Measuring Corruption

By Paul M. Heywood & Jonathan Rose

The World Economic Forum estimates the cost of corruption to be more than 5% of global GDP (US $2.6 trillion), and the World Bank believes over $1 trillion is paid in bribes each year. Of course, given the secretive nature of corrupt exchanges, we cannot know the true value of how much is actually lost, but there can be little doubt that corruption represents a major cost to the public. Given such staggering numbers, it is understandable that both academics and policymakers would want to develop measures of corruption. These measures aim to show how much corruption exists in the world and where it occurs, and ultimately provide guidance about how to stop it. Unfortunately, currently available measures of corruption are beset by conceptual, methodological, or political problems (or a combination of all three) that constrain their utility as a guide to developing effective anti-corruption policies.

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House of Cards and other Conservative Fictions?

By Steve Fielding

As the party associated with maintaining the status quo, Britain’s Conservatives have historically been more comfortable using popular culture to advance their ends than their supposedly ‘improving’ rivals on the left.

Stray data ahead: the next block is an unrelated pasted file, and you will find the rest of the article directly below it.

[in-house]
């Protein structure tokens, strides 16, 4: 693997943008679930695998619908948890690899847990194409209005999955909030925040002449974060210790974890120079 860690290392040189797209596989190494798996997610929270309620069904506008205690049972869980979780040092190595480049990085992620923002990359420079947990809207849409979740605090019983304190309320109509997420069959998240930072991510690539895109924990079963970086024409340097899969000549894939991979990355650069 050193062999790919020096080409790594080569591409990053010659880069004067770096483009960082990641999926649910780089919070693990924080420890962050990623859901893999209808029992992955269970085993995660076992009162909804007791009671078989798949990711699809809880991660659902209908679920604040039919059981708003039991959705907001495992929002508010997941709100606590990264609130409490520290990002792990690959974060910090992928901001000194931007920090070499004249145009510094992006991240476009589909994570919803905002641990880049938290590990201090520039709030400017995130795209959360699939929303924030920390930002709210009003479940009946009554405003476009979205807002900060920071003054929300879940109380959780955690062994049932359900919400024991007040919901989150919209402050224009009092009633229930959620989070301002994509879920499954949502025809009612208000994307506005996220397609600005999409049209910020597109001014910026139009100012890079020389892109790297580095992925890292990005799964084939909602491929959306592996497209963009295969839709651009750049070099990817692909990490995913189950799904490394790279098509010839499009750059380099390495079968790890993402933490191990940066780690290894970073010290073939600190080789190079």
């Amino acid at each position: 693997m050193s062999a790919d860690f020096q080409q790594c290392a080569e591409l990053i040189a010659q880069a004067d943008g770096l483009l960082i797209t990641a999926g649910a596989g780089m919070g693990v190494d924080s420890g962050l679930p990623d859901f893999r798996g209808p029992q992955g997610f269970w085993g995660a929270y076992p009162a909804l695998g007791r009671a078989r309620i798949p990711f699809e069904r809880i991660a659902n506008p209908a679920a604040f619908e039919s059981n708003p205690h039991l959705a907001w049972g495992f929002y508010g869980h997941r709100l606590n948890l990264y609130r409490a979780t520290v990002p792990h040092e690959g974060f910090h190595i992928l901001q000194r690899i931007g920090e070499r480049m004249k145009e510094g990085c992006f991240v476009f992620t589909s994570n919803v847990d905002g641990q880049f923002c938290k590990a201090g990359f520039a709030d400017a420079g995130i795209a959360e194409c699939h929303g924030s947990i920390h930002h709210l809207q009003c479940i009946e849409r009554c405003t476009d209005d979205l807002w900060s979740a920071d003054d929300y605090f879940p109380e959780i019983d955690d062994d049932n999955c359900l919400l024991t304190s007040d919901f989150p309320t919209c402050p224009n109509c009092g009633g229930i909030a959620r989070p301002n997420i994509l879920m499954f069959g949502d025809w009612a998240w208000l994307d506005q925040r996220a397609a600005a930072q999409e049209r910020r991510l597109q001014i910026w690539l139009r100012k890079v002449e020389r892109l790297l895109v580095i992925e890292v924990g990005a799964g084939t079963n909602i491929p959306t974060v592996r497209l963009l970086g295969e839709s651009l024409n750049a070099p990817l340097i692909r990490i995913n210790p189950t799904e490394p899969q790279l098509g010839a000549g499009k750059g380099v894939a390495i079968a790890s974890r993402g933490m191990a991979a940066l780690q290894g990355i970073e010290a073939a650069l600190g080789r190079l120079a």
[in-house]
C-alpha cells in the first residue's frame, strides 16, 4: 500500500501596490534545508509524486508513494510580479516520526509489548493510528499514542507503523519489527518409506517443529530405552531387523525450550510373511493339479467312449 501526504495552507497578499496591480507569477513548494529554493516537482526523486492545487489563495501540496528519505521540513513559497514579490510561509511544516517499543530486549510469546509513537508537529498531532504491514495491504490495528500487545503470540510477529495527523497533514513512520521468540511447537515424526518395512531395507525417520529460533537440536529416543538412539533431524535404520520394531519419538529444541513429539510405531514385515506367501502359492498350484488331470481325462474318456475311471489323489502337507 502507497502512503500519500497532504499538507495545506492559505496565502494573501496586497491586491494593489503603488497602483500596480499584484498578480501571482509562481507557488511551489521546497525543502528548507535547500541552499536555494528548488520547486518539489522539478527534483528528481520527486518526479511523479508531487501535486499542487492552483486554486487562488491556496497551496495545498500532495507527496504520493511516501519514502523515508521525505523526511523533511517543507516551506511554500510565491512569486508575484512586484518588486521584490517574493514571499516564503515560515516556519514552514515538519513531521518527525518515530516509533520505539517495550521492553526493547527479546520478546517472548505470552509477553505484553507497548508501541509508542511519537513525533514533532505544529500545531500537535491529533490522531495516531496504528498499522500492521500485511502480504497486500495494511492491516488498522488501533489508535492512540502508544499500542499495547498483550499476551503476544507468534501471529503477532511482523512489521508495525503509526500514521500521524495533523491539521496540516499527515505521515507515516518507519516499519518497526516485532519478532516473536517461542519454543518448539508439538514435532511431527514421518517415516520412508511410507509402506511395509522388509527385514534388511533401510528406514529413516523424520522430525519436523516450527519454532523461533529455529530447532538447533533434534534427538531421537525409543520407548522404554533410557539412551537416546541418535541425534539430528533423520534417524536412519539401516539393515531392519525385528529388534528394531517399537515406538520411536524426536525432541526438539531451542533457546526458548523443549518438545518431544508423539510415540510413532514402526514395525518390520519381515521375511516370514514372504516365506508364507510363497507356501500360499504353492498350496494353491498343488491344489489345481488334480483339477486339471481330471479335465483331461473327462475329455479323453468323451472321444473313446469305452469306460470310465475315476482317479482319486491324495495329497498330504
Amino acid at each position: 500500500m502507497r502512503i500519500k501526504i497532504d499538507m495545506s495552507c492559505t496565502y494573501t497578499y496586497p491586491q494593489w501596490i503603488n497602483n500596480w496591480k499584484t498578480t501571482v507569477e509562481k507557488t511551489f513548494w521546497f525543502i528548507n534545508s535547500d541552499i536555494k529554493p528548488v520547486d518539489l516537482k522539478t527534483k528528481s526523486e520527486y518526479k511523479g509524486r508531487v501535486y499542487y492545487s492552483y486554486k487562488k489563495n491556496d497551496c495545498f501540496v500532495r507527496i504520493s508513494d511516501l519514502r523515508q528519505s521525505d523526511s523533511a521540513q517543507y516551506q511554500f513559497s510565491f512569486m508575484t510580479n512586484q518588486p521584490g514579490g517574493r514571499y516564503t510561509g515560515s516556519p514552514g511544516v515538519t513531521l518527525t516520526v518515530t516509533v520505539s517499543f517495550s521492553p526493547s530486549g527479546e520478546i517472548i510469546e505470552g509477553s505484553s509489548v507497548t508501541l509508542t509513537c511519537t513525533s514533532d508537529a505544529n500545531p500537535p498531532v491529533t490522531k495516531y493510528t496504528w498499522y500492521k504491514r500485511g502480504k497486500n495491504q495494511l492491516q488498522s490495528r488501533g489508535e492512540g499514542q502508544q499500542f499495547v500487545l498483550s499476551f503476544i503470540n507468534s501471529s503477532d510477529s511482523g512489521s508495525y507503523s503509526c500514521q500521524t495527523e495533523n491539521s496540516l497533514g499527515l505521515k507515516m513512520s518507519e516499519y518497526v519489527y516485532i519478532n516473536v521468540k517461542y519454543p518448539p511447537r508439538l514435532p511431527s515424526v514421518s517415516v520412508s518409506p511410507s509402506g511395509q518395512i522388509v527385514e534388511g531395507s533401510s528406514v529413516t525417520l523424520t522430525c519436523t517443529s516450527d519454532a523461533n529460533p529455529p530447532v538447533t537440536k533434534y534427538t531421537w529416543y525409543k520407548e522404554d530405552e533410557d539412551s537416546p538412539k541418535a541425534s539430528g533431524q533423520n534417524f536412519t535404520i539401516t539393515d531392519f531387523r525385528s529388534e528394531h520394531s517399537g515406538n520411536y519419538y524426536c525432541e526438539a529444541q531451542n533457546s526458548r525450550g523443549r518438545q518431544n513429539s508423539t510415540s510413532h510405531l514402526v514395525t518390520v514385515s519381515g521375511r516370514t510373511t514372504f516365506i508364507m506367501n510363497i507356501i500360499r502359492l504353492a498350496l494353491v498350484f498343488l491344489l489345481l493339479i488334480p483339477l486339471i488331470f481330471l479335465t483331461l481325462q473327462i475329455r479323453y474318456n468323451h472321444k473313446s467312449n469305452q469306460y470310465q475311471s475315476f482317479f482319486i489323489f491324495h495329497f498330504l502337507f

When mass democracy arrived in the interwar period Conservatives therefore saw the potential in using fiction to promote their ideas. The party produced stories, one of which ‘A New Jack the Giant-Killer’, featured an evil gnome called ‘Discontent’ preaching Socialism.  At the same time, Conservative cinema vans toured the country showing short films, which dramatised its propaganda. Some Conservatives even considered buying a cinema chain and producing movies with sympathetic themes.

Continue reading House of Cards and other Conservative Fictions?

Ukip Supporters have a Strong Bond with the Party

By Matthew Goodwin